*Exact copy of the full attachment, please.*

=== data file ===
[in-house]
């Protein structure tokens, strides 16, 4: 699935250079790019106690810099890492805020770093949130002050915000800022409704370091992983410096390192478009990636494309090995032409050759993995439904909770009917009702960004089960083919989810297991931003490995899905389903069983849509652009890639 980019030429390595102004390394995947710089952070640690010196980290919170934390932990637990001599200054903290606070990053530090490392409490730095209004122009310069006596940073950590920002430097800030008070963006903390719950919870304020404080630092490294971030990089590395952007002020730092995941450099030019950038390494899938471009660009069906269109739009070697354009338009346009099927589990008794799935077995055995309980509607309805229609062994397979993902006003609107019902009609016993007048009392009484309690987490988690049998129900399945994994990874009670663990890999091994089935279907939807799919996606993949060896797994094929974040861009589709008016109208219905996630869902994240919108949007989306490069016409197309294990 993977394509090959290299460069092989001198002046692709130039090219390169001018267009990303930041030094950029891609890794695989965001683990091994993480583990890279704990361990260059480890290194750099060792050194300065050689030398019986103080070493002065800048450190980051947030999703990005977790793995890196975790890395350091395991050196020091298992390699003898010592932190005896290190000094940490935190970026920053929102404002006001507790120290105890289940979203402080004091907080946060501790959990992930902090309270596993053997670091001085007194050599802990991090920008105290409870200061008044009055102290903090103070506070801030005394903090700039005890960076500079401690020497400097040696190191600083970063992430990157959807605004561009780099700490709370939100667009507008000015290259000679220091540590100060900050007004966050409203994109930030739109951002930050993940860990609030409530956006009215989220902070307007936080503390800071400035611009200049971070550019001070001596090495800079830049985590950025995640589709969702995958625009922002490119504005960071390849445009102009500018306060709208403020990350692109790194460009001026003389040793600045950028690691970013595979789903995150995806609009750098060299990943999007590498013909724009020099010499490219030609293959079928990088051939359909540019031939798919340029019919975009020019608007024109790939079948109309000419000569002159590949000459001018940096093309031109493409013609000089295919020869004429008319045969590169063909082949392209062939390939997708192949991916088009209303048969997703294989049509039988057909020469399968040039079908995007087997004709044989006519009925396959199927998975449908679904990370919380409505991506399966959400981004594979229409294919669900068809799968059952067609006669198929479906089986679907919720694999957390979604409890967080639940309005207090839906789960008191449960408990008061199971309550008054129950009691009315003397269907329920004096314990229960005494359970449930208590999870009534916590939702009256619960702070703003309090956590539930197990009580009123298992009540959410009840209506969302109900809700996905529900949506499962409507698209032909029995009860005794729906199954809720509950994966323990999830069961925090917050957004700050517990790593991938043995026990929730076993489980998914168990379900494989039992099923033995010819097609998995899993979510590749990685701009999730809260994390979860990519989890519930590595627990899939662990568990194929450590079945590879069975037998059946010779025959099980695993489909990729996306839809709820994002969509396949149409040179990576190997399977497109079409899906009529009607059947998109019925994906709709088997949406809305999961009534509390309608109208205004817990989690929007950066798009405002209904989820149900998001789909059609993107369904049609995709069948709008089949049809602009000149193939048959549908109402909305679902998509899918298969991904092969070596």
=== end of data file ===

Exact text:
[in-house]
């Protein structure tokens, strides 16, 4: 699935250079790019106690810099890492805020770093949130002050915000800022409704370091992983410096390192478009990636494309090995032409050759993995439904909770009917009702960004089960083919989810297991931003490995899905389903069983849509652009890639 980019030429390595102004390394995947710089952070640690010196980290919170934390932990637990001599200054903290606070990053530090490392409490730095209004122009310069006596940073950590920002430097800030008070963006903390719950919870304020404080630092490294971030990089590395952007002020730092995941450099030019950038390494899938471009660009069906269109739009070697354009338009346009099927589990008794799935077995055995309980509607309805229609062994397979993902006003609107019902009609016993007048009392009484309690987490988690049998129900399945994994990874009670663990890999091994089935279907939807799919996606993949060896797994094929974040861009589709008016109208219905996630869902994240919108949007989306490069016409197309294990 993977394509090959290299460069092989001198002046692709130039090219390169001018267009990303930041030094950029891609890794695989965001683990091994993480583990890279704990361990260059480890290194750099060792050194300065050689030398019986103080070493002065800048450190980051947030999703990005977790793995890196975790890395350091395991050196020091298992390699003898010592932190005896290190000094940490935190970026920053929102404002006001507790120290105890289940979203402080004091907080946060501790959990992930902090309270596993053997670091001085007194050599802990991090920008105290409870200061008044009055102290903090103070506070801030005394903090700039005890960076500079401690020497400097040696190191600083970063992430990157959807605004561009780099700490709370939100667009507008000015290259000679220091540590100060900050007004966050409203994109930030739109951002930050993940860990609030409530956006009215989220902070307007936080503390800071400035611009200049971070550019001070001596090495800079830049985590950025995640589709969702995958625009922002490119504005960071390849445009102009500018306060709208403020990350692109790194460009001026003389040793600045950028690691970013595979789903995150995806609009750098060299990943999007590498013909724009020099010499490219030609293959079928990088051939359909540019031939798919340029019919975009020019608007024109790939079948109309000419000569002159590949000459001018940096093309031109493409013609000089295919020869004429008319045969590169063909082949392209062939390939997708192949991916088009209303048969997703294989049509039988057909020469399968040039079908995007087997004709044989006519009925396959199927998975449908679904990370919380409505991506399966959400981004594979229409294919669900068809799968059952067609006669198929479906089986679907919720694999957390979604409890967080639940309005207090839906789960008191449960408990008061199971309550008054129950009691009315003397269907329920004096314990229960005494359970449930208590999870009534916590939702009256619960702070703003309090956590539930197990009580009123298992009540959410009840209506969302109900809700996905529900949506499962409507698209032909029995009860005794729906199954809720509950994966323990999830069961925090917050957004700050517990790593991938043995026990929730076993489980998914168990379900494989039992099923033995010819097609998995899993979510590749990685701009999730809260994390979860990519989890519930590595627990899939662990568990194929450590079945590879069975037998059946010779025959099980695993489909990729996306839809709820994002969509396949149409040179990576190997399977497109079409899906009529009607059947998109019925994906709709088997949406809305999961009534509390309608109208205004817990989690929007950066798009405002209904989820149900998001789909059609993107369904049609995709069948709008089949049809602009000149193939048959549908109402909305679902998509899918298969991904092969070596």